The Antibacterial Resistance Leadership Group: Scientific Advancements and Future Directions

Document Type

Journal Article

Publication Date



Clinical infectious diseases : an official publication of the Infectious Diseases Society of America




Suppl 4




antibacterial agents; antibacterial resistance; bacterial infections; clinical trials; diagnostics


In this overview, we describe important contributions from the Antibacterial Resistance Leadership Group (ARLG) to patient care, clinical trials design, and mentorship while outlining future priorities. The ARLG research agenda is focused on 3 key areas: gram-positive infections, gram-negative infections, and diagnostics. The ARLG has developed an innovative approach to clinical trials design, the desirability of outcome ranking (DOOR), which uses an ordinal measure of global outcome to assess both benefits and harms. DOOR was initially applied to observational studies to determine optimal dosing of vancomycin for methicillin-resistant Staphylcococcus aureus bacteremia and the efficacy of ceftazidime-avibactam versus colistin for the treatment of carbapenem-resistant Enterobacterales infection. DOOR is being successfully applied to the analysis of interventional trials and, in collaboration with the US Food and Drug Administration (FDA), for use in registrational trials. In the area of diagnostics, the ARLG developed Master Protocol for Evaluating Multiple Infection Diagnostics (MASTERMIND), an innovative design that allows simultaneous testing of multiple diagnostic platforms in a single study. This approach will be used to compare molecular assays for the identification of fluoroquinolone-resistant Neisseria gonorrhoeae (MASTER GC) and to compare rapid diagnostic tests for bloodstream infections. The ARLG has initiated a first-in-kind randomized, double-blind, placebo-controlled trial in participants with cystic fibrosis who are chronically colonized with Pseudomonas aeruginosa to assess the pharmacokinetics and antimicrobial activity of bacteriophage therapy. Finally, an engaged and highly trained workforce is critical for continued and future success against antimicrobial drug resistance. Thus, the ARLG has developed a robust mentoring program targeted to each stage of research training to attract and retain investigators in the field of antimicrobial resistance research.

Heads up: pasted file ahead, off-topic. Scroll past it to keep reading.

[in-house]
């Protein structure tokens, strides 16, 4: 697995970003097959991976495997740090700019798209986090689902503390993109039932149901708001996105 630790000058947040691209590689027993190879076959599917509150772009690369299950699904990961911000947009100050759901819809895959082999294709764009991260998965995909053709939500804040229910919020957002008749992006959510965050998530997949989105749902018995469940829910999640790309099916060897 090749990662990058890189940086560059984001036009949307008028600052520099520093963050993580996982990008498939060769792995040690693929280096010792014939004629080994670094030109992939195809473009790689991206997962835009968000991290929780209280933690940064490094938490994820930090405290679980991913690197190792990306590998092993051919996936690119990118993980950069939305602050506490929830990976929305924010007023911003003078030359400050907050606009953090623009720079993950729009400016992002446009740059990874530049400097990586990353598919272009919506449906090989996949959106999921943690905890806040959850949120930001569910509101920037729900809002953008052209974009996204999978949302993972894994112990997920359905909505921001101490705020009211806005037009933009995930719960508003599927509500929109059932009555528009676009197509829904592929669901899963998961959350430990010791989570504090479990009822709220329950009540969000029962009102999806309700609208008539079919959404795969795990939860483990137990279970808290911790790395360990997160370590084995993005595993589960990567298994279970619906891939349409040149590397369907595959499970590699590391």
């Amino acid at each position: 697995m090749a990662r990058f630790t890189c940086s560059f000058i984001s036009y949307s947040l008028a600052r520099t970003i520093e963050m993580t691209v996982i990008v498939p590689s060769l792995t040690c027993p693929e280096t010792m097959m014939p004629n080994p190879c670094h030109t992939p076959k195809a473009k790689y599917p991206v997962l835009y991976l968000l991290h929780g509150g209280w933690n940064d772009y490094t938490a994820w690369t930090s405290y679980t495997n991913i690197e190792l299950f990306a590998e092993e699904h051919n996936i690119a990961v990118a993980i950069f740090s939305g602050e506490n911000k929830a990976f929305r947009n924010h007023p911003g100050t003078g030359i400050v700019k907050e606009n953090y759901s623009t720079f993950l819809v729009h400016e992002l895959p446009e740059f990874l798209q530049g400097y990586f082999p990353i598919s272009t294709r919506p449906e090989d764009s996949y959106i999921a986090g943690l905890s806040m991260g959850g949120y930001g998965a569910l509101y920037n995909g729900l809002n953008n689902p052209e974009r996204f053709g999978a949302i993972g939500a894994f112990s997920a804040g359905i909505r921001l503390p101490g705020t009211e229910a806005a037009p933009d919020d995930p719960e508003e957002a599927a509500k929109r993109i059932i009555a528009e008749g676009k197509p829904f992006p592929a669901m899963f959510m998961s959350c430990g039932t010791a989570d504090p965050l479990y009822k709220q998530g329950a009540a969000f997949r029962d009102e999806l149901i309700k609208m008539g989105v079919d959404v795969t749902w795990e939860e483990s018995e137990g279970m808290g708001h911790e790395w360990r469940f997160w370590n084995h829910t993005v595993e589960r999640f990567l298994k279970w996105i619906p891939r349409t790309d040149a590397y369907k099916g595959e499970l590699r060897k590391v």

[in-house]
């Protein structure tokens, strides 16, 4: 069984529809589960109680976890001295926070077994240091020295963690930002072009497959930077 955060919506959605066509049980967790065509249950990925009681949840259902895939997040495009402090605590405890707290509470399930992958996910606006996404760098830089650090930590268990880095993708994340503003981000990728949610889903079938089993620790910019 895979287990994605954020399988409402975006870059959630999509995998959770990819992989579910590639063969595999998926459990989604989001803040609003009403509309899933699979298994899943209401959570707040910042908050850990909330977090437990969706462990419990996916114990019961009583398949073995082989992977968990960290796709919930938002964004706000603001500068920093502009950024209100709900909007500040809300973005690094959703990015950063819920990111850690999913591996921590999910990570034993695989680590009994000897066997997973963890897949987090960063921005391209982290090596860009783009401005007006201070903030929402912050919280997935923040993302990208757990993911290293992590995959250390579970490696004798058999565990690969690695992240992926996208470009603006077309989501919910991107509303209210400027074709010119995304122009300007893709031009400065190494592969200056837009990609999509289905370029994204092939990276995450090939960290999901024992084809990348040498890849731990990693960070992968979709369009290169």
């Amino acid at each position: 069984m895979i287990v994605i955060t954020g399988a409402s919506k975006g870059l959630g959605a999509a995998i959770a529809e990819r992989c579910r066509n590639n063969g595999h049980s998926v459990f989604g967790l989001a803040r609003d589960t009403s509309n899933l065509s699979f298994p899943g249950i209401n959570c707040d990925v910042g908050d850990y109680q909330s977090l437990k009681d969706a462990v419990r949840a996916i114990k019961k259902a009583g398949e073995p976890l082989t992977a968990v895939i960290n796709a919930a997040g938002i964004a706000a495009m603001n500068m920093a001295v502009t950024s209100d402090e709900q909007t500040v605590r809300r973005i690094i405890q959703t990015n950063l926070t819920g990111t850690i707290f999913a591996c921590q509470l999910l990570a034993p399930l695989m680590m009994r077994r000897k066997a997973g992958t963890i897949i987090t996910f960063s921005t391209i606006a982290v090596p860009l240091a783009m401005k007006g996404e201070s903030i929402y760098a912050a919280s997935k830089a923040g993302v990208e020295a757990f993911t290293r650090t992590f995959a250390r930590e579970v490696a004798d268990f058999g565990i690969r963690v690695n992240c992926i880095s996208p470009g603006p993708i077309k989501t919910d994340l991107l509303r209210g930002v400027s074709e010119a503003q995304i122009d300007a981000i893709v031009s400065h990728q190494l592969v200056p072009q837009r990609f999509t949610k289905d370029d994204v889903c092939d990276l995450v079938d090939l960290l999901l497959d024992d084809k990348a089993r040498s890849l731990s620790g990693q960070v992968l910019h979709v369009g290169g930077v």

Biostatistics and Bioinformatics